Early in the morning, I got a text message from my friend Jo that said, “Good morning, it’s snowing down here.” I told her it was up at my place too with big flakes.
Her reply was, “If I come up when it’s light can I borrow your macro lens? I want to take some pictures of the snow in the garden.” I said, “Of course.
An hour later when Jo and her daughter showed up. It had stopped snowing but there was still some left on the plants.
I got my 70-180mm macro lens out, mounted a flash on a light stand, and gave her my TTL flash trigger so she could use the same High-Speed Sync technique I wrote about in my last article. We then set up a video game for her daughter as it was “too cold for me” she says and went out in the snowy morning looking for some interesting subjects for Jo to photograph.
The sky had cleared up and the snow was melting fast.
Whenever Jo found something to photograph I would position the flash to one side. After the first few tests, we knew how far away I needed to locate the flash so as not to under or overexpose her subjects. Then, as the day got brighter, all she had to do was decide how bright she wanted the background and increase or decrease the shutter speed to achieve it.
I had my camera just in case, but Jo had some good ideas and I enjoyed being the “lighting guy,” moving the flash around to see what kind of effect she could get so I didn’t bother using it.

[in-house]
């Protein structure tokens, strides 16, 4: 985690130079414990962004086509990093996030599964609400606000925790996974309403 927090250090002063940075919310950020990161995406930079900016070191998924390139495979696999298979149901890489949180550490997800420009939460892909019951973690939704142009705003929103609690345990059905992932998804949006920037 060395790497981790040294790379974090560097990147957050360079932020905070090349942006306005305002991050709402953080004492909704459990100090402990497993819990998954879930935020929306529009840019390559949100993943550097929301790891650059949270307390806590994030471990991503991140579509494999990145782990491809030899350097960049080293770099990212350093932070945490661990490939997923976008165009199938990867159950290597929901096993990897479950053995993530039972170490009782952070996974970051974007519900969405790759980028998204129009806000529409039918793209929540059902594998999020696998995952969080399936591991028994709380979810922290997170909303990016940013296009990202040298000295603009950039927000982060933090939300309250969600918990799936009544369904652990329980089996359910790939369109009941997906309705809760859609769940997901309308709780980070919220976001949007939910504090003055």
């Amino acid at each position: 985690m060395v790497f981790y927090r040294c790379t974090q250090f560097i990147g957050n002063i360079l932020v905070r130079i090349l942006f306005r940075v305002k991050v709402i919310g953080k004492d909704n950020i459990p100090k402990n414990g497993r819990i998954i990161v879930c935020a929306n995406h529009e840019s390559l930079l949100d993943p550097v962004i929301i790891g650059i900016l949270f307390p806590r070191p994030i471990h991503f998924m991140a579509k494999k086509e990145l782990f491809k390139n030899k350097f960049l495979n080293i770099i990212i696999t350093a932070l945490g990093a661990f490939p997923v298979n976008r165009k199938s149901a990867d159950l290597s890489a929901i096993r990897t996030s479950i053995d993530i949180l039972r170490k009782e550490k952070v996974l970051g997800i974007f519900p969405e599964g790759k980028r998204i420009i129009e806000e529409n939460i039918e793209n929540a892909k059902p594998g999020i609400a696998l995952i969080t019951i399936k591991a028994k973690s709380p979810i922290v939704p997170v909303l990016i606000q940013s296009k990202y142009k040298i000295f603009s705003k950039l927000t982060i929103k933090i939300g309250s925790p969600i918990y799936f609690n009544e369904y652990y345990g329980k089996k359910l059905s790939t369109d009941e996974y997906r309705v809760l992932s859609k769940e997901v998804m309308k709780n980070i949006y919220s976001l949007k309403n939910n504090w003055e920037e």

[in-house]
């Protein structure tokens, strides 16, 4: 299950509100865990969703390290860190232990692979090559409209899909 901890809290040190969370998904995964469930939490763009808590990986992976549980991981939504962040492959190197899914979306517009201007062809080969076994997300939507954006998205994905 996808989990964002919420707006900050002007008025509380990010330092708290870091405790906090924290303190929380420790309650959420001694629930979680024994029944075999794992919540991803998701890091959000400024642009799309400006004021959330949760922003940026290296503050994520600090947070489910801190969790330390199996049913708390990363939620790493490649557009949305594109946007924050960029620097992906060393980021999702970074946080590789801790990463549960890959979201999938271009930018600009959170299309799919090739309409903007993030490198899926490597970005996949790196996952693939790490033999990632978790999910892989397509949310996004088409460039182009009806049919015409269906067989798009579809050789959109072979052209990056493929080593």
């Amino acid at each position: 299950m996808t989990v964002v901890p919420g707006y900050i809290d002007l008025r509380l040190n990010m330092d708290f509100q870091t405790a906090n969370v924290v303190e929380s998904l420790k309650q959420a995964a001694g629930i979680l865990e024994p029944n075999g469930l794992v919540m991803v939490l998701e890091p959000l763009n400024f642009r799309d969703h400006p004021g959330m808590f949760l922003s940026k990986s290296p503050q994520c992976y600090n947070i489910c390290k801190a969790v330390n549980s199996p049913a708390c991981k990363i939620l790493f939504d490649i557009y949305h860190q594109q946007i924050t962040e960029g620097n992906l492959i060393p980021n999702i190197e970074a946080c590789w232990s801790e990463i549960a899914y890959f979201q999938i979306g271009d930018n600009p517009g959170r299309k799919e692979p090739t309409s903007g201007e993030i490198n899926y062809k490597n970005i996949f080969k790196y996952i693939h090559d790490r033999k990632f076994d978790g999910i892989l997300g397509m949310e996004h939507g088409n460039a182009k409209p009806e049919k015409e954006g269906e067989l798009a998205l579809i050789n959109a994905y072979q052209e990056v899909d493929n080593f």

The snow was deep and more than once we filled our boots. However, there was lots to photograph and although we both complained we didn’t really care. And for me, it is always interesting to watch how and what another photographer does in a location that I have photographed.
I just remembered that I wrote about Jo and me photographing the March garden snow a couple of years ago and at that time I said, “I know there are many photographers that only take pictures of plants when they are in bloom and prefer colourful representations. However, spring, summer, fall, winter, snow, rain, sunny, or overcast, my garden is filled with ever-changing subjects that always offer something new.”
My advice to photographers was then and still is, if they wait for inspiring weather before that next garden safari they are missing a good opportunity. There’s always something to photograph no matter the weather or the season – just get up close and look for the small stuff.
These are my thoughts for this week. Contact me at www.enmanscamera.com or email@example.com. Stop by Enman’s Camera at 423 Tranquille Road in Kamloops. I sell an interesting selection.